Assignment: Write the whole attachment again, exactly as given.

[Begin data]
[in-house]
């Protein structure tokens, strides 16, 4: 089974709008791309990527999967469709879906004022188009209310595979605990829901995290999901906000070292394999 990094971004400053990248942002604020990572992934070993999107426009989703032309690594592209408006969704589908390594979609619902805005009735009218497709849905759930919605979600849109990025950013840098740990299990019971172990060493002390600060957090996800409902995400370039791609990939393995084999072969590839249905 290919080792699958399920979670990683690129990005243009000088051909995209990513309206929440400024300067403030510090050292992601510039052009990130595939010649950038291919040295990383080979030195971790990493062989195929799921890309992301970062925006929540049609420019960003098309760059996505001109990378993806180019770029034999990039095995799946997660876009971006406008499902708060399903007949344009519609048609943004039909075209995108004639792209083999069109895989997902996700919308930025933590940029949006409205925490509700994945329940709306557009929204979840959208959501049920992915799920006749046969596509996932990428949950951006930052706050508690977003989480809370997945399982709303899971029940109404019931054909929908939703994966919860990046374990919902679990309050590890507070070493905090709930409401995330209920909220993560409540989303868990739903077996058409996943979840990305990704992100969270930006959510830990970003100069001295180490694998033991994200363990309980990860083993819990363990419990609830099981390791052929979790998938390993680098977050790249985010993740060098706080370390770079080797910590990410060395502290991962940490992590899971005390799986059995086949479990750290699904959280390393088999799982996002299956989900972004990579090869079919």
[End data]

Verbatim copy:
[in-house]
């Protein structure tokens, strides 16, 4: 089974709008791309990527999967469709879906004022188009209310595979605990829901995290999901906000070292394999 990094971004400053990248942002604020990572992934070993999107426009989703032309690594592209408006969704589908390594979609619902805005009735009218497709849905759930919605979600849109990025950013840098740990299990019971172990060493002390600060957090996800409902995400370039791609990939393995084999072969590839249905 290919080792699958399920979670990683690129990005243009000088051909995209990513309206929440400024300067403030510090050292992601510039052009990130595939010649950038291919040295990383080979030195971790990493062989195929799921890309992301970062925006929540049609420019960003098309760059996505001109990378993806180019770029034999990039095995799946997660876009971006406008499902708060399903007949344009519609048609943004039909075209995108004639792209083999069109895989997902996700919308930025933590940029949006409205925490509700994945329940709306557009929204979840959208959501049920992915799920006749046969596509996932990428949950951006930052706050508690977003989480809370997945399982709303899971029940109404019931054909929908939703994966919860990046374990919902679990309050590890507070070493905090709930409401995330209920909220993560409540989303868990739903077996058409996943979840990305990704992100969270930006959510830990970003100069001295180490694998033991994200363990309980990860083993819990363990419990609830099981390791052929979790998938390993680098977050790249985010993740060098706080370390770079080797910590990410060395502290991962940490992590899971005390799986059995086949479990750290699904959280390393088999799982996002299956989900972004990579090869079919």